Recently, several trends have developed in the U.S. outsourcing industry in response to worldwide economic conditions. Regardless of the outsourcing delivery model, the international credit crisis of 2008 and 2009 has made companies apprehensive about funding outsourcing projects. As the credit markets deteriorated, many companies were forced to delay new, or restructure existing, outsourcing projects. In some cases, projects were restructured to reduce the scope of the work. In other cases, existing outsourcing projects were abandoned altogether as companies conserved financial resources or others were forced to file for bankruptcy.


The trustworthiness of several Indian service providers has also recently come under scrutiny. One of India’s largest outsourcing service providers, Satyam Computer Services, Ltd., has been scandalized by recent revelations of substantial financial fraud. Its founder, B. Ramalinga Raju, announced in January 2009 that he overstated the company’s profits for several years, and falsely represented that the company had a cash balance of over $1 billion.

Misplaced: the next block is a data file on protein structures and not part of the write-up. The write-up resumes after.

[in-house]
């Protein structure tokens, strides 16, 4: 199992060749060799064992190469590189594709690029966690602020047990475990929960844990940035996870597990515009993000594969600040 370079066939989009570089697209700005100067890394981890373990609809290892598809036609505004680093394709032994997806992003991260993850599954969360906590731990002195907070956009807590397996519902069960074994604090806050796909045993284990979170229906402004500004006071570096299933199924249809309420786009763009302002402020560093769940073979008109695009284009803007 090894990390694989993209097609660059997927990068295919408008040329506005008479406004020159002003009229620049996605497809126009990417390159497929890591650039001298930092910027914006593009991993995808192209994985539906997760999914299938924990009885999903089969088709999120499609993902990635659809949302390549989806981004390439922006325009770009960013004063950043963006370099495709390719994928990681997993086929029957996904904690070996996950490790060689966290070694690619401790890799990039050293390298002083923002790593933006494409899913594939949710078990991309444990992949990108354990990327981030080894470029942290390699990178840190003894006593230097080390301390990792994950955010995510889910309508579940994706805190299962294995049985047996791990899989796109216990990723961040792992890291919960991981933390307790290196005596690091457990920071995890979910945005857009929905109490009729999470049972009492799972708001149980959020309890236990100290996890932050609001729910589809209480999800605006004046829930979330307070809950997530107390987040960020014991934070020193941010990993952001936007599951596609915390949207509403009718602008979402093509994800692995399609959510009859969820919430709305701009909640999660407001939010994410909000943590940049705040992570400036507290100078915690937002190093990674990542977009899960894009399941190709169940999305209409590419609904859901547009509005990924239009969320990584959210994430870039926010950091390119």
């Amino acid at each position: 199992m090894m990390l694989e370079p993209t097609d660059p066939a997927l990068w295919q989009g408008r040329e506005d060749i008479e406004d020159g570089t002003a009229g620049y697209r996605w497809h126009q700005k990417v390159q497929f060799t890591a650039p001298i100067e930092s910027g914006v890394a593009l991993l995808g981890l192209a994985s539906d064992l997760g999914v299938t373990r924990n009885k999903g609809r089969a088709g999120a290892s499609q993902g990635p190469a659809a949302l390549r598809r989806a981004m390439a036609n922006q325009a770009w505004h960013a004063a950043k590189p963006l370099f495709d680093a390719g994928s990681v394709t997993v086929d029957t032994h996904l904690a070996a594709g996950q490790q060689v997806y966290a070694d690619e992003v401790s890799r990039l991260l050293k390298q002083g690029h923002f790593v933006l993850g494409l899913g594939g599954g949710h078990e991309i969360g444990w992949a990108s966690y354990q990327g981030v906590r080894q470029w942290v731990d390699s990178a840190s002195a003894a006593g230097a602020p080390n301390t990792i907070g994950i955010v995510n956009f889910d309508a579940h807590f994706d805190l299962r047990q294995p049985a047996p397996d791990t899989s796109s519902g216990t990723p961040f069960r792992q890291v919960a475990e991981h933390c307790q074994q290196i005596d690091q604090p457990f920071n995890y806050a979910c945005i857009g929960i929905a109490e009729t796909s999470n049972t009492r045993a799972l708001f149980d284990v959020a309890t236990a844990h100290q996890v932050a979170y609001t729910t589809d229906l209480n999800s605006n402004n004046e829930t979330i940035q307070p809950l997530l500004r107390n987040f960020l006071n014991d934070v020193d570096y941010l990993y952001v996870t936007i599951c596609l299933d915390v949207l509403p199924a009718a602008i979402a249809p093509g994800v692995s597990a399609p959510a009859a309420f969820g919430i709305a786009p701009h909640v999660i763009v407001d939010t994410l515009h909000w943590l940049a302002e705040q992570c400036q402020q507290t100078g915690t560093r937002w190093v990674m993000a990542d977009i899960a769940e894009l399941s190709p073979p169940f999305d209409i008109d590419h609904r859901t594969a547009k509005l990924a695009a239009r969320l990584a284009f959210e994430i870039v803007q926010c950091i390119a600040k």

Soon after the announcement of the Satyam accounting controversy, Indian outsourcing service provider Wipro Technologies, another large Indian IT outsourcing company, came under fire for improper dealings with customers. The World Bank announced on January 11, 2009 that Wipro Technologies was on a list of companies that are prohibited from bidding for World Bank contracts for four years. The ban was in response to recent allegations that Wipro Technologies improperly offered Wipro Ltd. stock (the parent of Wipro Technologies) to employees of The World Bank Group. In general, these two scandals may only be the first of many that will be exposed over time. However, performing careful diligence prior to entering into a relationship with an outsourcing partner can help minimize some of the risks inherent in working with an offshore or near shore outsourcing provider.